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James Rodman: Long-time supporter establishes John H. Beaman Memorial Herbarium Fund

james rodman

Long-time MSU supporter James E. Rodman, Ph.D., (B.S., botany and plant pathology; Honors College, ’67) created the John H. Beaman Memorial Herbarium Fund in 2020. The endowment honors the memory of Beaman (1929-2015), who was an MSU professor of systematic biology and curator of MSU’s Beal-Darlington Herbarium.

Over a 37-year career of teaching, research and mentoring, Beaman inspired dozens of students—including Rodman—to study, collect, research, contemplate and enjoy plants. Rodman, who served as program director for systematic biology at the National Science Foundation until 2006, is very involved in a community garden, and describes himself as a “rabid Master Gardener.”

“A plant-collecting trip to Mexico in late summer 1967, with the whole family in tow, is just one of many fond memories of pivotal interventions by professor Beaman that shaped my career in botany,” Rodman said.

With experience gained in hunting plant treasures in the montane forests in Mexico, Beaman hopped an ocean to explore botanical riches on Borneo’s Mount Kinabalu and attracted new generations of colleagues and friends.

James Beach (B.S., botany, ’76) also contributed to the fund.

“While I was an undergraduate, Dr. Beaman transformed my university experience by repeatedly offering research and teaching opportunities,” Beach said. “He was an extraordinary academic mentor, and his munificent generosity, patience and thoughtfulness changed the course of my career and my life. John Beaman's legacy is sure evidence of the impact a single faculty scholar can have on incoming students who are still puzzling through all the intellectual and career pathways a large, prestigious university can present.”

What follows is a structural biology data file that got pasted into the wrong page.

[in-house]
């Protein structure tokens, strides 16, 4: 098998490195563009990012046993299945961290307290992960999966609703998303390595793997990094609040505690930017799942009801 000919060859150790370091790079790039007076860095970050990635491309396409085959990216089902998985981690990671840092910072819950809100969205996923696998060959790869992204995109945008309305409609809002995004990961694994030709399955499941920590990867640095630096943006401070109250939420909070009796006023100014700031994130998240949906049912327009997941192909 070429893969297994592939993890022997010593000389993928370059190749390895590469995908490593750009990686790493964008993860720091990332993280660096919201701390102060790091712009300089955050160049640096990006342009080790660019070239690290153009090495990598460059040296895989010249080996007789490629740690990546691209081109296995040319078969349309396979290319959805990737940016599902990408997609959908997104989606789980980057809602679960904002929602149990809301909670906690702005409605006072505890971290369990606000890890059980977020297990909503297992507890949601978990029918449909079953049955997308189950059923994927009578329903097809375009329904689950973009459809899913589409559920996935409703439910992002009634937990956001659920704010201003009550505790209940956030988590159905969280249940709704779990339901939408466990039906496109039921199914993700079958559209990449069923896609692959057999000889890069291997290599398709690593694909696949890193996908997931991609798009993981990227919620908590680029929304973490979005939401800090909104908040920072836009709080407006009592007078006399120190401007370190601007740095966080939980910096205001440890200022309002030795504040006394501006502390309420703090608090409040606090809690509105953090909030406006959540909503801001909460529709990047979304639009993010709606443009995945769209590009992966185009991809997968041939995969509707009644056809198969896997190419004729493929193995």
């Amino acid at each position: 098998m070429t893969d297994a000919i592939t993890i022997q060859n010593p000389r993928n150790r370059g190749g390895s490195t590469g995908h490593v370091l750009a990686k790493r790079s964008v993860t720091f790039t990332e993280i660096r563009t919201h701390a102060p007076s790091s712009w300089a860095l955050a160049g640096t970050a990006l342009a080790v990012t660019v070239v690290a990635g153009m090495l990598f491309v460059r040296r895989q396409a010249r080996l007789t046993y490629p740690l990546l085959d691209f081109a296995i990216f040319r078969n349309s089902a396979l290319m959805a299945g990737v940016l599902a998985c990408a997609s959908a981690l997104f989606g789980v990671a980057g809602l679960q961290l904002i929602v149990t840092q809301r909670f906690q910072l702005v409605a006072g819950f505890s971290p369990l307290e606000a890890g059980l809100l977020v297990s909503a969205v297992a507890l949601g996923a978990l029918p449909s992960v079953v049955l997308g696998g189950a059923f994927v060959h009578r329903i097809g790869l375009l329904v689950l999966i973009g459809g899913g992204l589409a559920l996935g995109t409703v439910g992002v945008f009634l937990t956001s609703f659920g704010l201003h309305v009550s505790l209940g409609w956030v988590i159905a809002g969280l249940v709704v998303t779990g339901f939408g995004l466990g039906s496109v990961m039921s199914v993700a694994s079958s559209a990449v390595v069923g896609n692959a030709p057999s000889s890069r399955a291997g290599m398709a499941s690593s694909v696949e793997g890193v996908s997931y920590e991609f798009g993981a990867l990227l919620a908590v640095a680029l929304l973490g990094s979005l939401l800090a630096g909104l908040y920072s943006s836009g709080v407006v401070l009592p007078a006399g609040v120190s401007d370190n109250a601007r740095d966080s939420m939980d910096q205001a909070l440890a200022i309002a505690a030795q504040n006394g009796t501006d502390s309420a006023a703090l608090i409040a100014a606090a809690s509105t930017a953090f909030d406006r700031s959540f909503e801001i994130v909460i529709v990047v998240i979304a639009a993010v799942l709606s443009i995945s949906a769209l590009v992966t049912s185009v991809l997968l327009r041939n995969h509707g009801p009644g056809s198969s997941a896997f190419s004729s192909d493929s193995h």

“He was kind and wise, and his Herbarium was a welcoming and nurturing place. In honoring Professor Beaman—the ‘gentleman-scholar’ from North Carolina—we donors are honored ourselves,” Rodman added.

“One of John’s legacies is the Herbarium—widely recognized as a go-to resource for anyone with an interest or need to study plant diversity,” said Alan Prather, Herbarium director. “The John H. Beaman Memorial Herbarium Fund honors him in the best possible way: enabling the Herbarium and its students to continue documenting plant biodiversity in Michigan, the Great Lakes and around the world. This fund will support research, teaching and outreach that relies on the Herbarium and will help the Herbarium stay vibrant and dynamic.”

Today, the Herbarium is located in the basement of the east wind of the Plant Biology Building and contains more than 500,000 plant specimens from all over the world, including lichenized and non-lichenized fungi. Its vascular plant collection is the oldest in the state, with a number of historically important specimens.